Must You Go? My Life with Harold Pinter by Antonia Fraser
Hardcover: 336 pages
Publisher: Nan A. Talese (November 2, 2010)
Review copy from the publisher, thank you!
The Burton Review Rating:
A moving testament to one of the literary world's most celebrated marriages: that of the greatest playwright of our age, Harold Pinter, and the beautiful and famous prize-winning biographer Antonia Fraser. — In this exquisite memoir, Antonia Fraser recounts the life she shared with the internationally renowned dramatist. In essence, it is a love story and a marvelously insightful account of their years together, beginning with their initial meeting when Fraser was the wife of a member of Parliament and mother of six, and Pinter was married to a distinguished actress. Over the years, they experienced much joy, a shared devotion to their work, crises and laughter, and, in the end, great courage and love as Pinter battled the illness to which he eventually succumbed on Christmas Eve 2008.
Must You Go? is based on Fraser’s recollections and on the diaries she has kept since October 1968. She shares Pinter’s own revelations about his past, as well as observations by his friends. Fraser’s diaries written by a biographer living with a creative artist and observing the process firsthand also provide a unique insight into his writing.
Harold Pinter and Antonia Fraser lived together from August 1975 until his death thirty-three years later. “O! call back yesterday, bid time return,” cries one of the courtiers to Richard II. This is Antonia Fraser’s uniquely compelling way of doing so.
Some of the British-themed books in my personal library are authored by Antonia Fraser, such as The Six Wives of Henry VIII, and Marie Antoinette for which the popular film was based on. I had little knowledge of the personal life of this British author though, and when I saw that she had written a mini-memoir regarding her marriage with Harold Pinter soon after his death in late 2008, I was intrigued because apparently there was some scandal there. Pinter was an actor, screenwriter and a poet among other things, but Pinter and Fraser were having an affair before they were able to marry.
I learned that Pinter was a respected man with many opinions and a strong opponent to wars, but was most known for his work as a playwright and an actor early on, and is seeming the epitome of "the writer". His first marriage with Vivien Merchant broke up after his wife learned of Pinter's indiscretions with Antonia Fraser, and Merchant displayed her disgust by granting many interviews with the media thus igniting the flames of scandal. The new couple dealt with it quite well, and Pinter was overly nice to the discarded wife, in my opinion. After five years of being together, Pinter and Fraser were finally able to discuss becoming married, with no thanks to Vivien.
Without writing an essay or biography of the two people that this "memoir" involves, I must say that both Lady Antonia Fraser and Harold Pinter sound like they would have been excellent friends to have. The way that the author writes is witty, sweet, reminiscent, but not overly done to be too sentimental. I was touched by the love the couple shared, and jealous. Their life together as Antonia writes it sounds close to perfect. And I say "Antonia" as if she were my own friend (wishful thinking!) but after this glimpse into her diary entries I feel like I know her. I loved the way I was drawn in immediately to this special life of the couple as Pinter wrote his fabulous plays and she worked on her biographies or mystery series, they go to dinner with other fabulous people, they get visited by her fabulous kids.. it all sounds so perfectly.. pretentious, doesn't it?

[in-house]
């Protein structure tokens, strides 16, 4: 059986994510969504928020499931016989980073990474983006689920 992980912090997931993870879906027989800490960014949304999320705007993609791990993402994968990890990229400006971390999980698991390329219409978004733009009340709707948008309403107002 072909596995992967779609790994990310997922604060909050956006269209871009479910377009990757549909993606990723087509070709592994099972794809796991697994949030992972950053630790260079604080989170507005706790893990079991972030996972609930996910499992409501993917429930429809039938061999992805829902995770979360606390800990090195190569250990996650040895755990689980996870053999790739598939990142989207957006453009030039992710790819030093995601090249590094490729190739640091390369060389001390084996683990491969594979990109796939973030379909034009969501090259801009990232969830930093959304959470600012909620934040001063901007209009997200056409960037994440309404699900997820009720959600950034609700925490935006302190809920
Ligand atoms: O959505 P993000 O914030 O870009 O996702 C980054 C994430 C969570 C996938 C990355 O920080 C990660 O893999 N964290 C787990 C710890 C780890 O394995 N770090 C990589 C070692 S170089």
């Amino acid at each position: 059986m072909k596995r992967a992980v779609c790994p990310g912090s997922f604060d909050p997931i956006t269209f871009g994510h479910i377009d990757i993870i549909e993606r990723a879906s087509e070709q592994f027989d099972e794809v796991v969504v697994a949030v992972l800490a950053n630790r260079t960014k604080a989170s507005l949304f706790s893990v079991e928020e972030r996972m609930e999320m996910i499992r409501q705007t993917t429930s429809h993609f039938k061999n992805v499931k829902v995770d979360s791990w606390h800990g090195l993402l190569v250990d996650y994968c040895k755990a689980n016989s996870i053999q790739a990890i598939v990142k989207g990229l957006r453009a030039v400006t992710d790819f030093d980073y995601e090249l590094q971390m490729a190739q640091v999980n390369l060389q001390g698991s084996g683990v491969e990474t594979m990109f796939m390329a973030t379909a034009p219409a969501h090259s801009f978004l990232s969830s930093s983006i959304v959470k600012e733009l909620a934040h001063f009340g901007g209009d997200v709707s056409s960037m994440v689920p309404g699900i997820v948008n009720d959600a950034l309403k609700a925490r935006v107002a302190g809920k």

Yet, somehow, in some way, Lady Antonia Fraser has turned all that wonderfulness of gag-me type nuances of socialites into something that had me from the first page. Instead of turning what could be a long drawn out biography of Pinter, it consists of Frasers' small diary entries and comments about the times and how they reflected on Harold and Antonia. Harold the writer (who fought for justice when he was not writing) would have loved the way his wife told their love story, and Harold the husband would have been honored to be remembered in this way with Antonia's vignettes. Although Fraser did add quite a plethora of names as they figured into her life, I had zero idea who they all were and they came and went to emphasize the definition of the phrase "name-dropping". The group she socialized with were obviously over my head and at least a generation ahead of me, but I was still enamored with the conversations that they had. I loved the quick insights into the blended family, like with the FamHol vs. PinHol which related to which type of holiday they would go on. Fraser's reflections were meticulous, poignant, witty and charming, and I appreciated the peek into her privileged side of the world in England. The only focus is on their lives, their love, her thoughts, therefore I would recommend this to those who are intrigued by the people involved and the life behind the famous playwright.
Evil me: "Read this really fast because I truly want to gobble it all up." Angelic me: "Bit by bit, slowly and peacefully meander through the eloquent prose and absorb the intelligence of the storyteller." I was touched by their love and respect for each other, I laughed out loud at some of the anecdotes, and I will never forget this book, if just for the simplicity of its very theme: True love never dies.